A4 Hammersmith Flyover
TRANSPORT for London (TfL) has been warned it is putting lives at risk by insisting on a temporary fix to repair the run-down A4 Hammersmith Flyover.
Work on the four-lane flyover, built in the 1960s, began in October after a routine inspection found the internal cables which hold it in place needed to be replaced.
As a result, TfL decided to embark on temporary bridge strengthening plans before a permanent solution is drawn up in 'the next few years'.
That decision has been blasted by a whistle-blowing source close the project who contacted the Chronicle to warn of the dangers of TfL's policy.
They said: “Firstly, if the road was safe why are they developing 'temporary solutions'? Secondly it isn't safe, it could collapse at any point, owing to the nature of its construction and the severe level of deterioration to the structure.
“And by 'next few years' they mean post-Olympics, it's all TfL care about. Also these temporary solutions they are considering involve temporary propping which any structural engineer with half a brain will tell you is almost impossible to do correctly with a structure of this kind.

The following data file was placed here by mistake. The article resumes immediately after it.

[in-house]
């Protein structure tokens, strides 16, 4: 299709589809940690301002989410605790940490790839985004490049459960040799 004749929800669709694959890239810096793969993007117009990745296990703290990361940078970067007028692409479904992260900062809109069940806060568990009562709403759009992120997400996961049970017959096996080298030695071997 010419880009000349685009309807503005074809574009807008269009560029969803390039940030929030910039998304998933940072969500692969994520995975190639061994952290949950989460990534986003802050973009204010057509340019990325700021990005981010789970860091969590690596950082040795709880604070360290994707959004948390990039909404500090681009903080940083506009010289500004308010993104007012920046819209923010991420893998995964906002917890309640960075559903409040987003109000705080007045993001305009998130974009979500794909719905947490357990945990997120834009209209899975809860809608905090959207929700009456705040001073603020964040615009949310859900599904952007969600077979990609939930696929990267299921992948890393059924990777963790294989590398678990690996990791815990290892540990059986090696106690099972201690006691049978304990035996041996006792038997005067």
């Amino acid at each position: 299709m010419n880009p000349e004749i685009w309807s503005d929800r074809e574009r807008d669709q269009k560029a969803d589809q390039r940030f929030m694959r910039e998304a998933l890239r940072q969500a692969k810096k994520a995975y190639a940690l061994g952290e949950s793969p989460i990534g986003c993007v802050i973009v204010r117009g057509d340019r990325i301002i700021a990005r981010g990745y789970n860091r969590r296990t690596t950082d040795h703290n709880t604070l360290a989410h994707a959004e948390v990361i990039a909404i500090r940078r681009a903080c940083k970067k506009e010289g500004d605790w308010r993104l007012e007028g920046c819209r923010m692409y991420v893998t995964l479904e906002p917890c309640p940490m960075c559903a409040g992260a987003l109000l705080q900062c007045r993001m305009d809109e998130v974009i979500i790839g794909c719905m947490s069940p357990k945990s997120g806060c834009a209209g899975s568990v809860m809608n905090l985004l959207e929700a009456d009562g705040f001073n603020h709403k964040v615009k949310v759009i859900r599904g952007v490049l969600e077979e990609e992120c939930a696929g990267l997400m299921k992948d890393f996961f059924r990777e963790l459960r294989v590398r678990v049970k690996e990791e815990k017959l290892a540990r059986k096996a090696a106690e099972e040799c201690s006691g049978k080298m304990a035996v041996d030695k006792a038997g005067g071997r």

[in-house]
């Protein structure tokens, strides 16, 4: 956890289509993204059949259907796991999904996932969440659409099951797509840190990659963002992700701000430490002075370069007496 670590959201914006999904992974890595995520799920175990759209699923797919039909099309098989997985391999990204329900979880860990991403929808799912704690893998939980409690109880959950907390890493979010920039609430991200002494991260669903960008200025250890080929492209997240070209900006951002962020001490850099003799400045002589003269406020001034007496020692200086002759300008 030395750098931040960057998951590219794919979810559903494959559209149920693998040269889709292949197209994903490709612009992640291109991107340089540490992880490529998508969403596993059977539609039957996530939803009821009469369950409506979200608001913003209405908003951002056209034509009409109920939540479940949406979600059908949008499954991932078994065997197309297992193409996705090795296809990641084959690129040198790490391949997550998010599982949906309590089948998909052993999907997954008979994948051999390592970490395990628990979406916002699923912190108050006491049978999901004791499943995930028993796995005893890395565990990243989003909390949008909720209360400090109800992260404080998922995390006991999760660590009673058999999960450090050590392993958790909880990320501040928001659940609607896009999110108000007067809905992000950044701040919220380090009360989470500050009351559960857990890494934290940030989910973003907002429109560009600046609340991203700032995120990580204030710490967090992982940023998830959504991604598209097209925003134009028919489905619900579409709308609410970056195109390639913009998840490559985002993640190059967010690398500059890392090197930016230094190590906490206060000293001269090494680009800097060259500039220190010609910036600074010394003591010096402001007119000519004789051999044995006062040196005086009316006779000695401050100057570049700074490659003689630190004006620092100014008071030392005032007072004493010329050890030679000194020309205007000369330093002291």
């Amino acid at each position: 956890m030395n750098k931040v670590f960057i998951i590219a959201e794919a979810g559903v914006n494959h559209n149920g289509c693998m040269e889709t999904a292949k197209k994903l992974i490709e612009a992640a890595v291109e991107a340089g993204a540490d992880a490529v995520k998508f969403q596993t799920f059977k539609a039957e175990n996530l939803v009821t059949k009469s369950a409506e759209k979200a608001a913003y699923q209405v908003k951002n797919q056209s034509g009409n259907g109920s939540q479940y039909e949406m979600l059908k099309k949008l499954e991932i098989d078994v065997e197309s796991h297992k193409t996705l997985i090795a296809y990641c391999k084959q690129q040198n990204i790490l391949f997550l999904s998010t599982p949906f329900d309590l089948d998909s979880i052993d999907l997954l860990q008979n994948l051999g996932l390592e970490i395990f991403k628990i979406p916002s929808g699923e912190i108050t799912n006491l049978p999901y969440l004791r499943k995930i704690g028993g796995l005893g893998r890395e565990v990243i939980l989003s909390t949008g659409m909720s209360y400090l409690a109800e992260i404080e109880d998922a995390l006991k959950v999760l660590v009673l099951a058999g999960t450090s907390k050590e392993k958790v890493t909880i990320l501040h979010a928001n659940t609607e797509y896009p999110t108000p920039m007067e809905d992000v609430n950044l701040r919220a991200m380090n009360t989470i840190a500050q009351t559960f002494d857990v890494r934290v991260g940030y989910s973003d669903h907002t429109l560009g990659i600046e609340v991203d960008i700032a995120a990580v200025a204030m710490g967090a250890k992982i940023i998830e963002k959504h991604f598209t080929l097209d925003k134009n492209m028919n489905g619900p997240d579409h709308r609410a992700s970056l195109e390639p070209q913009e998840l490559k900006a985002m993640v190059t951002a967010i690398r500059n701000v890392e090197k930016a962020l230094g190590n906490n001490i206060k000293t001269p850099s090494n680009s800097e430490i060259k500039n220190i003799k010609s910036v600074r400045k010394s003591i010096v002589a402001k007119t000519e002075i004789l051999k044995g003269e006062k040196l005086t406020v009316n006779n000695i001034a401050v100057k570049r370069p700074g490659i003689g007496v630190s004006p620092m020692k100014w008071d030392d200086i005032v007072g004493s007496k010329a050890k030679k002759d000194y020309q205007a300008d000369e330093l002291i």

“The severe level of deterioration isn't just bad, its the worst kind of bad. The post tensioned strands are severely corroded and in some cases completely severed.
“It's not a question of whether the structure will collapse, its a matter of when. TfL are burying their heads in the sand as the cost of replacing this structure will be astronomical and in the process putting the public at risk.”
TfL insist the flyover, which links A4 Talgarth Road and A4 Great West Road, is safe for motorists and say their temporary work will be finished early next year.
Garrett Emmerson, chief operating officer for surface transport, said: “Our key objective is to provide a safe and efficient transport network, which is why we are currently carrying out essential maintenance work on the Hammersmith flyover after detailed assessment of its condition.
“Elements of the bridge, built in the 1960s, are being reinforced but the flyover remains open and safe to use. These works have been planned in close consultation with industry experts.”